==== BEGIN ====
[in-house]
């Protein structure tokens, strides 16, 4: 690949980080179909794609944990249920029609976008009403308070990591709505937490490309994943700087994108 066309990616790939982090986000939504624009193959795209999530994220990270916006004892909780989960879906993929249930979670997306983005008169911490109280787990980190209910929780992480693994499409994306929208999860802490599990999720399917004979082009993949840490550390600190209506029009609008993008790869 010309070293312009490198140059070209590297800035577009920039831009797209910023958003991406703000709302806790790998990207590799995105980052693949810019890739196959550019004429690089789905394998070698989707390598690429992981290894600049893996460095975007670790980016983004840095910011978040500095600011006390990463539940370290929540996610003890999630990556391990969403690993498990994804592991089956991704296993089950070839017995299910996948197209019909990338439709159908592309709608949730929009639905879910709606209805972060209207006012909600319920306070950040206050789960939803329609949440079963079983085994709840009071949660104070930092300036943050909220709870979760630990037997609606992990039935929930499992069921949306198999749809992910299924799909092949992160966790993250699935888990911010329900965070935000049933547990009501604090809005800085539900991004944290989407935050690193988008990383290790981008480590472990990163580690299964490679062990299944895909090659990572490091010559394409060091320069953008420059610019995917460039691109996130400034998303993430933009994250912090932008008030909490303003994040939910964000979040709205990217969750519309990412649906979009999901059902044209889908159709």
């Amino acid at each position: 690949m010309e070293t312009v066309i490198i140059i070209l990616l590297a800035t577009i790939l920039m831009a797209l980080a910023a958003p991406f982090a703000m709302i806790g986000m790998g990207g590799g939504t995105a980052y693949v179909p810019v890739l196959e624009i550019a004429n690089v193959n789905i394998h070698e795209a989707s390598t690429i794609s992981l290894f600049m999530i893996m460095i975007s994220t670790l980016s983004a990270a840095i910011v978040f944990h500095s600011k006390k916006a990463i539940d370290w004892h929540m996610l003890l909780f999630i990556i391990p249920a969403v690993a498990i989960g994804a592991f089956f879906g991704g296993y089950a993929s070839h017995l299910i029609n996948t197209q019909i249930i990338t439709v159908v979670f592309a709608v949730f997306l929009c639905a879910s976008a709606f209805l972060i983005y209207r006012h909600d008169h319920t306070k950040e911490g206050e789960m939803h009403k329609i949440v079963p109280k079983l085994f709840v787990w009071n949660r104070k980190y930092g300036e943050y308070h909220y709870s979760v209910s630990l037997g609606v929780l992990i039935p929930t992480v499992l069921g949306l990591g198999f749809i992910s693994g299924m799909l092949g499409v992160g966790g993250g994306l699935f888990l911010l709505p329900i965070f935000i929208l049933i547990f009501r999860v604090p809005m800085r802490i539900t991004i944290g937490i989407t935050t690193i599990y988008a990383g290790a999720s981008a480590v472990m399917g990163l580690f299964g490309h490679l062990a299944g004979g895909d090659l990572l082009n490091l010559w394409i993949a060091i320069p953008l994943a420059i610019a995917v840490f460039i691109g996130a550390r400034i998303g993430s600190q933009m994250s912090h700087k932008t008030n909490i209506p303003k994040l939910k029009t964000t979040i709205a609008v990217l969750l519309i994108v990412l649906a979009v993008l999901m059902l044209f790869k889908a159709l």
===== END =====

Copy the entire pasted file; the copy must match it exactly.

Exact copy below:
[in-house]
């Protein structure tokens, strides 16, 4: 690949980080179909794609944990249920029609976008009403308070990591709505937490490309994943700087994108 066309990616790939982090986000939504624009193959795209999530994220990270916006004892909780989960879906993929249930979670997306983005008169911490109280787990980190209910929780992480693994499409994306929208999860802490599990999720399917004979082009993949840490550390600190209506029009609008993008790869 010309070293312009490198140059070209590297800035577009920039831009797209910023958003991406703000709302806790790998990207590799995105980052693949810019890739196959550019004429690089789905394998070698989707390598690429992981290894600049893996460095975007670790980016983004840095910011978040500095600011006390990463539940370290929540996610003890999630990556391990969403690993498990994804592991089956991704296993089950070839017995299910996948197209019909990338439709159908592309709608949730929009639905879910709606209805972060209207006012909600319920306070950040206050789960939803329609949440079963079983085994709840009071949660104070930092300036943050909220709870979760630990037997609606992990039935929930499992069921949306198999749809992910299924799909092949992160966790993250699935888990911010329900965070935000049933547990009501604090809005800085539900991004944290989407935050690193988008990383290790981008480590472990990163580690299964490679062990299944895909090659990572490091010559394409060091320069953008420059610019995917460039691109996130400034998303993430933009994250912090932008008030909490303003994040939910964000979040709205990217969750519309990412649906979009999901059902044209889908159709």
């Amino acid at each position: 690949m010309e070293t312009v066309i490198i140059i070209l990616l590297a800035t577009i790939l920039m831009a797209l980080a910023a958003p991406f982090a703000m709302i806790g986000m790998g990207g590799g939504t995105a980052y693949v179909p810019v890739l196959e624009i550019a004429n690089v193959n789905i394998h070698e795209a989707s390598t690429i794609s992981l290894f600049m999530i893996m460095i975007s994220t670790l980016s983004a990270a840095i910011v978040f944990h500095s600011k006390k916006a990463i539940d370290w004892h929540m996610l003890l909780f999630i990556i391990p249920a969403v690993a498990i989960g994804a592991f089956f879906g991704g296993y089950a993929s070839h017995l299910i029609n996948t197209q019909i249930i990338t439709v159908v979670f592309a709608v949730f997306l929009c639905a879910s976008a709606f209805l972060i983005y209207r006012h909600d008169h319920t306070k950040e911490g206050e789960m939803h009403k329609i949440v079963p109280k079983l085994f709840v787990w009071n949660r104070k980190y930092g300036e943050y308070h909220y709870s979760v209910s630990l037997g609606v929780l992990i039935p929930t992480v499992l069921g949306l990591g198999f749809i992910s693994g299924m799909l092949g499409v992160g966790g993250g994306l699935f888990l911010l709505p329900i965070f935000i929208l049933i547990f009501r999860v604090p809005m800085r802490i539900t991004i944290g937490i989407t935050t690193i599990y988008a990383g290790a999720s981008a480590v472990m399917g990163l580690f299964g490309h490679l062990a299944g004979g895909d090659l990572l082009n490091l010559w394409i993949a060091i320069p953008l994943a420059i610019a995917v840490f460039i691109g996130a550390r400034i998303g993430s600190q933009m994250s912090h700087k932008t008030n909490i209506p303003k994040l939910k029009t964000t979040i709205a609008v990217l969750l519309i994108v990412l649906a979009v993008l999901m059902l044209f790869k889908a159709l």